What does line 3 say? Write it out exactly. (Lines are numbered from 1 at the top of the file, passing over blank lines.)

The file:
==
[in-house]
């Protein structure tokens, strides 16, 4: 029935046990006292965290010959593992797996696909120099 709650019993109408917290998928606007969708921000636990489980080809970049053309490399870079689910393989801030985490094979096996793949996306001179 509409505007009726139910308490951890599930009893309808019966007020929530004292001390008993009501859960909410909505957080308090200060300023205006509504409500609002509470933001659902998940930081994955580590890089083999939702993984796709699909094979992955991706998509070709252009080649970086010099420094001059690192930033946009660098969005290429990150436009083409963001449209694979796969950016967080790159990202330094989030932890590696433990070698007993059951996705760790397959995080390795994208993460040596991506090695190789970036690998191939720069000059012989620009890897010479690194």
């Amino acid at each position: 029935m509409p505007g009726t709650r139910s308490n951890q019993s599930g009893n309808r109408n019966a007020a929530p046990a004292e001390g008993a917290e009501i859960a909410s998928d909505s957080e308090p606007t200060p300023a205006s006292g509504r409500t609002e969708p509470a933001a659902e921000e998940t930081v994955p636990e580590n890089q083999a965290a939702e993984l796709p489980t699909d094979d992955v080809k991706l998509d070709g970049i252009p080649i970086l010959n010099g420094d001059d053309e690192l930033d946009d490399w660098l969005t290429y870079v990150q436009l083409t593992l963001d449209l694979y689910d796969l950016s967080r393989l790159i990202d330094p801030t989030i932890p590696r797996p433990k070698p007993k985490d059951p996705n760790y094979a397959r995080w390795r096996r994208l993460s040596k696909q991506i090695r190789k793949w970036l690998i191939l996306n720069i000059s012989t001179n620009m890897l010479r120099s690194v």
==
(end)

């Amino acid at each position: 029935m509409p505007g009726t709650r139910s308490n951890q019993s599930g009893n309808r109408n019966a007020a929530p046990a004292e001390g008993a917290e009501i859960a909410s998928d909505s957080e308090p606007t200060p300023a205006s006292g509504r409500t609002e969708p509470a933001a659902e921000e998940t930081v994955p636990e580590n890089q083999a965290a939702e993984l796709p489980t699909d094979d992955v080809k991706l998509d070709g970049i252009p080649i970086l010959n010099g420094d001059d053309e690192l930033d946009d490399w660098l969005t290429y870079v990150q436009l083409t593992l963001d449209l694979y689910d796969l950016s967080r393989l790159i990202d330094p801030t989030i932890p590696r797996p433990k070698p007993k985490d059951p996705n760790y094979a397959r995080w390795r096996r994208l993460s040596k696909q991506i090695r190789k793949w970036l690998i191939l996306n720069i000059s012989t001179n620009m890897l010479r120099s690194v």